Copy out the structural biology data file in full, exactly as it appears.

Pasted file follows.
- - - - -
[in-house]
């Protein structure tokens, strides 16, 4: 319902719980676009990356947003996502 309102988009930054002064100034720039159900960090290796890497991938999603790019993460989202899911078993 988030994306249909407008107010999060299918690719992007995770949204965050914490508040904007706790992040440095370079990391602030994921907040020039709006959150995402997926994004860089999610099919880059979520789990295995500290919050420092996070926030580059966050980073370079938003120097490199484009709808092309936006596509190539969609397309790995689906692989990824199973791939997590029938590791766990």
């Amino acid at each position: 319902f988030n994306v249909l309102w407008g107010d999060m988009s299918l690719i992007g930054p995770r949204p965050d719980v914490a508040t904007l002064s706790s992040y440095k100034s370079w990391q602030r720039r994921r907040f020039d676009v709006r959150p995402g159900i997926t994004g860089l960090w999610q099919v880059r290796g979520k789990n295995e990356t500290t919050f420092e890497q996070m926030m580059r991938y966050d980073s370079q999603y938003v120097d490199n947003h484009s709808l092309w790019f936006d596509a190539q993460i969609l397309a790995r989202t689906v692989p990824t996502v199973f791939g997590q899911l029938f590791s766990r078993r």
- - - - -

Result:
[in-house]
């Protein structure tokens, strides 16, 4: 319902719980676009990356947003996502 309102988009930054002064100034720039159900960090290796890497991938999603790019993460989202899911078993 988030994306249909407008107010999060299918690719992007995770949204965050914490508040904007706790992040440095370079990391602030994921907040020039709006959150995402997926994004860089999610099919880059979520789990295995500290919050420092996070926030580059966050980073370079938003120097490199484009709808092309936006596509190539969609397309790995689906692989990824199973791939997590029938590791766990």
């Amino acid at each position: 319902f988030n994306v249909l309102w407008g107010d999060m988009s299918l690719i992007g930054p995770r949204p965050d719980v914490a508040t904007l002064s706790s992040y440095k100034s370079w990391q602030r720039r994921r907040f020039d676009v709006r959150p995402g159900i997926t994004g860089l960090w999610q099919v880059r290796g979520k789990n295995e990356t500290t919050f420092e890497q996070m926030m580059r991938y966050d980073s370079q999603y938003v120097d490199n947003h484009s709808l092309w790019f936006d596509a190539q993460i969609l397309a790995r989202t689906v692989p990824t996502v199973f791939g997590q899911l029938f590791s766990r078993r």